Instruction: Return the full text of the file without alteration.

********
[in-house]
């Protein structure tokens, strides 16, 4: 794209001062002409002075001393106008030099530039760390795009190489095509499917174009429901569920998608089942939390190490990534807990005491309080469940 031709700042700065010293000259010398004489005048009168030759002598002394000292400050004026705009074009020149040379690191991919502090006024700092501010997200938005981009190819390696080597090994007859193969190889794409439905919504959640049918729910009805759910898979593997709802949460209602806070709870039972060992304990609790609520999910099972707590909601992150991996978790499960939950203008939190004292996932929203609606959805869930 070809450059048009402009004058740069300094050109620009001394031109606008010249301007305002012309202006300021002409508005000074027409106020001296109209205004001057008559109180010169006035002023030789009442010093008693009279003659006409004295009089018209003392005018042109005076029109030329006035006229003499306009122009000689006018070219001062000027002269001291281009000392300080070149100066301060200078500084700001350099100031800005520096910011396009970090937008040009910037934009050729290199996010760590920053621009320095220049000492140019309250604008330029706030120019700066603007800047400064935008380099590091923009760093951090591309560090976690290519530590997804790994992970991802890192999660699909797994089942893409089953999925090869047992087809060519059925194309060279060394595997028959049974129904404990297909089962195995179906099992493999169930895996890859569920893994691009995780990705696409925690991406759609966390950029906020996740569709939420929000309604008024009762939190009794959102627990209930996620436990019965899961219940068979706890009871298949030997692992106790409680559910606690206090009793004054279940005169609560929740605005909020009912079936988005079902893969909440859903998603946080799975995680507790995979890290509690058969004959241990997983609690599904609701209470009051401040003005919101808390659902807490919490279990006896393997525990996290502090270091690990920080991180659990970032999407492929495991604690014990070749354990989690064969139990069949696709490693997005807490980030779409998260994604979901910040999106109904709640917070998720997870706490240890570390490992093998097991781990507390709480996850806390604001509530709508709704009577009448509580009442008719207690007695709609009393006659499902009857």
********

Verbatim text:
[in-house]
């Protein structure tokens, strides 16, 4: 794209001062002409002075001393106008030099530039760390795009190489095509499917174009429901569920998608089942939390190490990534807990005491309080469940 031709700042700065010293000259010398004489005048009168030759002598002394000292400050004026705009074009020149040379690191991919502090006024700092501010997200938005981009190819390696080597090994007859193969190889794409439905919504959640049918729910009805759910898979593997709802949460209602806070709870039972060992304990609790609520999910099972707590909601992150991996978790499960939950203008939190004292996932929203609606959805869930 070809450059048009402009004058740069300094050109620009001394031109606008010249301007305002012309202006300021002409508005000074027409106020001296109209205004001057008559109180010169006035002023030789009442010093008693009279003659006409004295009089018209003392005018042109005076029109030329006035006229003499306009122009000689006018070219001062000027002269001291281009000392300080070149100066301060200078500084700001350099100031800005520096910011396009970090937008040009910037934009050729290199996010760590920053621009320095220049000492140019309250604008330029706030120019700066603007800047400064935008380099590091923009760093951090591309560090976690290519530590997804790994992970991802890192999660699909797994089942893409089953999925090869047992087809060519059925194309060279060394595997028959049974129904404990297909089962195995179906099992493999169930895996890859569920893994691009995780990705696409925690991406759609966390950029906020996740569709939420929000309604008024009762939190009794959102627990209930996620436990019965899961219940068979706890009871298949030997692992106790409680559910606690206090009793004054279940005169609560929740605005909020009912079936988005079902893969909440859903998603946080799975995680507790995979890290509690058969004959241990997983609690599904609701209470009051401040003005919101808390659902807490919490279990006896393997525990996290502090270091690990920080991180659990970032999407492929495991604690014990070749354990989690064969139990069949696709490693997005807490980030779409998260994604979901910040999106109904709640917070998720997870706490240890570390490992093998097991781990507390709480996850806390604001509530709508709704009577009448509580009442008719207690007695709609009393006659499902009857």